[Woman In Audience] Lack of inspiration.
Lack of inspiration. What else?
[Woman In Audience] Frustration.
[Woman In Audience] Indecisive.
[Woman In Audience] Distraction.
Distraction. I-O-N, don't make a typo when you're on--
[Woman In Audience] Stuck.
Stuck. I also heard--
[Woman In Audience] Paralysis.
[Woman In Audience] Rejection.
Perfectionism, from online.
Paralysis with a Y, I, whatever. That's why I have an editor, guys, I gotta a whole staff of 'em. What else?
Oh, from online, we had "perfectionism."
Perfectionism, right. I'm just gonna go perf, shorthand for perfectionism.
[Woman In Audience] Criticism.
Criticism. Even, like, self-criticism, right? How about, like, guilt? (audience gasps) Ooh. (audience laughs) If you couldn't hear that, the room's breath was just collectively taken away. I'm gonna put a little star by that one. How about feeling like what you're writing is, perhaps, inviting uncertainty or lack of control in your life. Has that ever come up?
[Woman In Audience] Inadequacy, as well.
What is it?
[Woman In Audience] Inadequacy.
Inadequacy, right. So, I'm gonna put, we put self-criticism, feeling inadequate add--
[Woman In Audience] Worthiness.
[Woman In Audience] Worthiness.
Ooh, self-worth, do I deserve? Self-worth. What else guys? Open up the dark recesses of your minds.
[Woman In Audience] Procrastination.
Procrastination, absolutely. Harder and harder these days, isn't it? Procrastination. I feel like I'm in a spelling bee all of a sudden. (audience laughs)
Dave, we have a couple more.
From online, we've got TJ, who says, "Pressure." We have Kimberly who says, "Overthinking." And, we have Elizabeth who says, "Shame."
Shame, oof, yeah, absolutely. Overthinking. Starting to get scribbly now. And, let's see, what else? Stuckness, feeling like there's nothing there. Fear, lack of inspiration, distraction, indecisiveness, stuckness, paralysis, self-criticism, perfectionism, feeling inadequate, guilt, ooh, collective awe. (audience laughs) Self-worth, shame, overthinking, procrastination, welcome ladies and gentlemen to the big, beautiful world full of sunshine and rainbows that is writer's block. Can you see, guys, I wanted to just write these out and get your feedback, and, everybody at home, thank you for contributing those as well. Can you how this phrase is not exactly very helpful? Because look at how wide the net is of the emotional experiences that we go through as writers, as creatives, as humans. And, we throw every single one back to this monster, this hairy, scary monster called writer's block. Which, in itself, is fine, it's shorthand. Writer's block is shorthand for a wide mess of experiences that we have. Although, it's not really helpful to even call it writer's block, to use that word, that story. And, remember, as we said, as we all understand, writing is a reflection of the writer, but the words and the stories that we use comprise, build the house that we live in. So, here, we're guilty, as it were, of using this phrase writer's block. (Dave clicks tongue) (audience laughs) Just making sure that apostrophe's there. To refer to what else is happening beneath the surface. And what I wanna take you guys through from here for the rest of the workshop is actually pinpointing some these key shadows as I explained to you earlier. And, what those mean and why traditional writing advice, I believe, tends to send you astray when you're feeling those individual emotions. Because, we can't just keep calling it writer's block, even if, 15 million results later, we know that writer's block is a thing. In my opinion, guys, I'm enlisting you today into the revolution against writer's block. 'Cause writer's block is a thing, but it shouldn't be. And, it all begins to change when we remove the story that is writer's block from our vocabulary and, instead, replace it with what is my favorite term, avoidance.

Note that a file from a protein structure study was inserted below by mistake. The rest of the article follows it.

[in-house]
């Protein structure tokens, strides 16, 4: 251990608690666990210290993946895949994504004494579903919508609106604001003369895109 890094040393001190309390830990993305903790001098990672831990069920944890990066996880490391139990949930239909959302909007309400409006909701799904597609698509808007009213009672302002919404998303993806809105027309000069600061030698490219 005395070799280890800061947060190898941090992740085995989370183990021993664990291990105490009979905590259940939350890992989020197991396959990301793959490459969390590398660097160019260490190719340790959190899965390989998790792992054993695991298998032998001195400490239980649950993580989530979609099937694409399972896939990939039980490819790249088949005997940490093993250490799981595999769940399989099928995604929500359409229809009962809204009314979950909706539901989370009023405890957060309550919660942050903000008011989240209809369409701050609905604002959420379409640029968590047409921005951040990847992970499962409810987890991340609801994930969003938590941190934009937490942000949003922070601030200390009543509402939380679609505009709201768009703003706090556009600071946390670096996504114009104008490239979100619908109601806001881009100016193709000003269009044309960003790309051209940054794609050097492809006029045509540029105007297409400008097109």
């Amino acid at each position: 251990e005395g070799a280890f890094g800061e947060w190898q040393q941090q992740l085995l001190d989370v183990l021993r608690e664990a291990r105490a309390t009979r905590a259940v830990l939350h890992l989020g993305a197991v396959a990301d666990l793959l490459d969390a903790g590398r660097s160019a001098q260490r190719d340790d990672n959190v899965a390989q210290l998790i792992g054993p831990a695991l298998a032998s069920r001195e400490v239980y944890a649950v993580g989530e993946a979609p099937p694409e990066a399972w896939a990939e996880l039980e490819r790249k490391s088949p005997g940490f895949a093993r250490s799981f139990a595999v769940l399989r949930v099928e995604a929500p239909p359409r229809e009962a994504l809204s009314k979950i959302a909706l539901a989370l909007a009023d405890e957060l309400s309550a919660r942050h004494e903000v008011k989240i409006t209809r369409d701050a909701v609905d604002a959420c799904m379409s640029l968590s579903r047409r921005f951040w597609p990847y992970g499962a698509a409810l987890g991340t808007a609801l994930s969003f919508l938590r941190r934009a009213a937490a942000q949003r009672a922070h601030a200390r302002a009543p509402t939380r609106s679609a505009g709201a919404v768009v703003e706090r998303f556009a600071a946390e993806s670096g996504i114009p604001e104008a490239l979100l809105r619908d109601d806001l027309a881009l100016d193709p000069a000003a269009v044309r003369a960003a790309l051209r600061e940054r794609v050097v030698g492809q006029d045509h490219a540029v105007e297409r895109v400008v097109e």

<span style="color: rgb(0, 0, 0);">Dave Ursillo is a writer, 12-time author, teacher of yoga and self-expression, and story guide whose whole world revolves around creating containers for healing and transformation through the art of self-knowledge.</span>
I love Dave's style of teaching. He comes across as very warm, real and welcoming with a good dash of humour. I've read many books on writing, studied English and taken writing courses for over thirty years. What Dave does is to find the gift in the resistance to actually heal the source of writer's block. This is not just a course about writing, but about living a life with increased freedom and joy.
a Creativelive Student
Terrific teacher uncovers what is stopping you from writing. Feel encouraged, hopeful, ready to own the word "writer.". Thank you Dave!
This instruction offers a unique approach using common sense tools to help conquer creativity roadblocks for the writer. Excellent speaker who knows his stuff.